“These are pieces that I certainly did, and I’m responsible for,” he says, with a gesture that encompasses the entire exhibit but specifically includes “Blue Tattoo.” “I may have had a clear idea in my head, but it’s certainly faded.”

He performs a retroactive analysis.

“The steaming kettles could be intricately plumbed, so that steam could come out its nostrils, which could certainly be equated with anger,” he says, hugging his black-sweatered body and looking intently with moist blue eyes over an outthrust lower lip. “The leather glove and the hide of the animal are probably ….”

He trails off. A docent shyly points out the glove is made of fabric.

“Here lies the mystique,” replies the artist wryly. “If people were to ask me what this is, I’d probably say, ‘It’s a good example of an installation.’ “

Oppenheim was born on Sept. 6, 1938, in Electric City, Wash. He earned his bachelor’s of fine arts in 1965 from the California College of Arts and Crafts in Oakland. He received his master’s from Stanford in 1966 shortly before moving to New York City. According to his résumé, he had his first one-person exhibition in 1968 in New York City. Since then, he’s had individual shows everywhere from San Francisco to Tel Aviv to Paris to Munich to Vienna and has been part of some of the most prestigious group exhibitions in the world. His public art, which could be considered his most recent “period,” is exhibited in cities from Buenaventura, Calif., to Seoul, South Korea, to Viliniaus, Lithuania.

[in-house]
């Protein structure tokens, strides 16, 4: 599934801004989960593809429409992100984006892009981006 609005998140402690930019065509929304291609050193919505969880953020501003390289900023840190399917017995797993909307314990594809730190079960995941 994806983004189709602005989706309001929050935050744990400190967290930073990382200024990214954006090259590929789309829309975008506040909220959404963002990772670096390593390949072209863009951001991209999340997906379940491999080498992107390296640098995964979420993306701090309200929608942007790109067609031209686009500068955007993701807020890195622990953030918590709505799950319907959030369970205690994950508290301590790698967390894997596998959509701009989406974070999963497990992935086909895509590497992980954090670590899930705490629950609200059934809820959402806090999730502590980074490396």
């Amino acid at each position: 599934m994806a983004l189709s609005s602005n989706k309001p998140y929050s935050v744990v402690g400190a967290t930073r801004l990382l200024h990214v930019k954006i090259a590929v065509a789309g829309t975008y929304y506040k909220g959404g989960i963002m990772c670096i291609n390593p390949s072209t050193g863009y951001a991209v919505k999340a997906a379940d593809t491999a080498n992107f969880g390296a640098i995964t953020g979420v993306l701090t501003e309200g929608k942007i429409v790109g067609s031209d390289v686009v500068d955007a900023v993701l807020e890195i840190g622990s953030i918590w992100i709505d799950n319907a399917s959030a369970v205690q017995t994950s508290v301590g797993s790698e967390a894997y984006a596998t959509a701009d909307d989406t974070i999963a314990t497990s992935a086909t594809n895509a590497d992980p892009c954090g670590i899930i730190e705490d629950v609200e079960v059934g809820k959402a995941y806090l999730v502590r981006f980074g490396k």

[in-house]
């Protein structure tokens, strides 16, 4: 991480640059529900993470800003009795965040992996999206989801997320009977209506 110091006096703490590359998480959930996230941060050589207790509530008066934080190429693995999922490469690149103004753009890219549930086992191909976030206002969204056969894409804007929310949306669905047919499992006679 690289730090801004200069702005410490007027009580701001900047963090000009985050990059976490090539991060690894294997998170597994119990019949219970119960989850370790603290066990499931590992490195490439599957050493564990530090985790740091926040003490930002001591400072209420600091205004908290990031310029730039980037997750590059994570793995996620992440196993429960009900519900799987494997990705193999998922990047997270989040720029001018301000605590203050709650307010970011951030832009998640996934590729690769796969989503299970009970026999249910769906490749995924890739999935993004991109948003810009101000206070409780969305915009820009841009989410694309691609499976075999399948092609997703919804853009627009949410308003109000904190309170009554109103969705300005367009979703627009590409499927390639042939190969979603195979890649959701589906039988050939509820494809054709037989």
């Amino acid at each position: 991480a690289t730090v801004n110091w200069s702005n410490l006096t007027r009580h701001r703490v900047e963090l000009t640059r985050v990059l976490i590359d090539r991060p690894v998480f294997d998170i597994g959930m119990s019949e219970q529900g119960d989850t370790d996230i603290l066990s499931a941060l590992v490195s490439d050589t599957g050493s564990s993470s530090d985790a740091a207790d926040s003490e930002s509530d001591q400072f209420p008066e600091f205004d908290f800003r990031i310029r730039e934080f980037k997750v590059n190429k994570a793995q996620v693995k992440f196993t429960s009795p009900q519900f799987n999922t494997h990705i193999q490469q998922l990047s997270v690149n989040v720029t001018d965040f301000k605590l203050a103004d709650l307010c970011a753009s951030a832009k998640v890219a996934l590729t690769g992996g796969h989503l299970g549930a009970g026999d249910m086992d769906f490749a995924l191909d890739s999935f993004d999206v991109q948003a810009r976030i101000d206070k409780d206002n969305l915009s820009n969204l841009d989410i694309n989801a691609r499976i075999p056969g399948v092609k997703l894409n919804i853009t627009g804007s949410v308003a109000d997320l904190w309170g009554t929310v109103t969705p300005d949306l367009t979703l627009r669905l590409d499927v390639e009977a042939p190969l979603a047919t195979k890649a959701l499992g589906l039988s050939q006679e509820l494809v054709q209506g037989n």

As the NMA tour continues, the artist expounds on his philosophies, drives and histories. It’s pretty easy to assume the sculptures, some of which seem quite lighthearted, will be the exhibits that draw people to the museum. People without artistic training can visually relate to miniature horses with knives for hooves running through, slicing through, a large loaf of bread before disappearing into the wall.

Another favorite will be “Sleeping Dogs,” a large representation of eight 6-foot-long hot dogs gathered head to toe around a campfire, wrapped in sleeping bags. It’s colorful—with reds, blues and greens—and amusing, with one version of irony resting easily on the surface. But the real joke, to read the mind of an artist who is more inscrutable than many, is the irony that rests in the provenance of hot dogs and why they are usually brought to campfires.

Oppenheim seems dismissive of some of the pieces; the untitled piece with seven green horses jumping through each other and the “Half Ass Tree,” which is made of brightly painted mannequin parts, he calls “more conventional sculptures” and doesn’t discuss further.

The group pauses at “Forming Sounds,” a documentation of a 1971 body-art piece, but Oppenheim begins to discuss some of his earliest professional work, the land art. Land art, or Earth art, is—at least in Oppenheim’s version of it—large-scale art done directly on the landscape, for lack of a better popular image, sort of like the mysterious crop circles that have “cropped” up in Great Britain and elsewhere.

An example of this is “Annual Rings,” a 1968 work that portrayed large tree rings on the snow crossing the U.S.-Canada border. It seems intended to show that political boundaries don’t divide real things. The land art was a radical departure from the style of the day, when art was done mostly in studios. Land art existed in the moment, was immovable, and today lives only in the photographic record Oppenheim kept. It was art, but the photographs of it are not.

“Dennis Oppenheim: Galloping Through the West” will provoke, confuse and enlighten. The works pictured are “Silver Bullets,” at top, and “Galloping Through the Wheat,” above.

Photo By David Robert

“This work wanted to be outside convention,” he says, brushing a lock of his wild gray hair out of his eye. “This kind of art wanted to be real.”